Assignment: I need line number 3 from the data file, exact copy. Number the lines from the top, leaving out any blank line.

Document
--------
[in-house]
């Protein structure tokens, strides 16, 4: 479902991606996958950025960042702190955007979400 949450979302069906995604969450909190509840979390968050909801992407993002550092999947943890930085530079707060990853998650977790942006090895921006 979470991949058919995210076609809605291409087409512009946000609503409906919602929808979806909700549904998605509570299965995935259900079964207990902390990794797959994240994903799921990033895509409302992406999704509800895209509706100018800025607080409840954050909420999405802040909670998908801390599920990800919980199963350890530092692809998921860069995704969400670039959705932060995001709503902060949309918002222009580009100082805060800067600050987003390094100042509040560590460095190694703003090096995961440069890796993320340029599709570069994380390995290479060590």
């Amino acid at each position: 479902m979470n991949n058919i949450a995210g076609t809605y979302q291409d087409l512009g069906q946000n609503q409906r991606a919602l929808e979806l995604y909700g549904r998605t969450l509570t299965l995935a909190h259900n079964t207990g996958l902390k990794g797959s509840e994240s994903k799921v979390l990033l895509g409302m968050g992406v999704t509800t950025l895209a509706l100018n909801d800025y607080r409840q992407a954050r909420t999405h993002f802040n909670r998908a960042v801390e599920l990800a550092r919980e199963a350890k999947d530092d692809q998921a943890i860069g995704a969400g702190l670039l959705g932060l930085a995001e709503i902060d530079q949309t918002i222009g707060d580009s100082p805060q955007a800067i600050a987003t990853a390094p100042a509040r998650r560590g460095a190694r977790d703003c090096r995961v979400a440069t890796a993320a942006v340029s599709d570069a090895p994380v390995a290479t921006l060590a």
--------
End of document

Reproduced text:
């Amino acid at each position: 479902m979470n991949n058919i949450a995210g076609t809605y979302q291409d087409l512009g069906q946000n609503q409906r991606a919602l929808e979806l995604y909700g549904r998605t969450l509570t299965l995935a909190h259900n079964t207990g996958l902390k990794g797959s509840e994240s994903k799921v979390l990033l895509g409302m968050g992406v999704t509800t950025l895209a509706l100018n909801d800025y607080r409840q992407a954050r909420t999405h993002f802040n909670r998908a960042v801390e599920l990800a550092r919980e199963a350890k999947d530092d692809q998921a943890i860069g995704a969400g702190l670039l959705g932060l930085a995001e709503i902060d530079q949309t918002i222009g707060d580009s100082p805060q955007a800067i600050a987003t990853a390094p100042a509040r998650r560590g460095a190694r977790d703003c090096r995961v979400a440069t890796a993320a942006v340029s599709d570069a090895p994380v390995a290479t921006l060590a």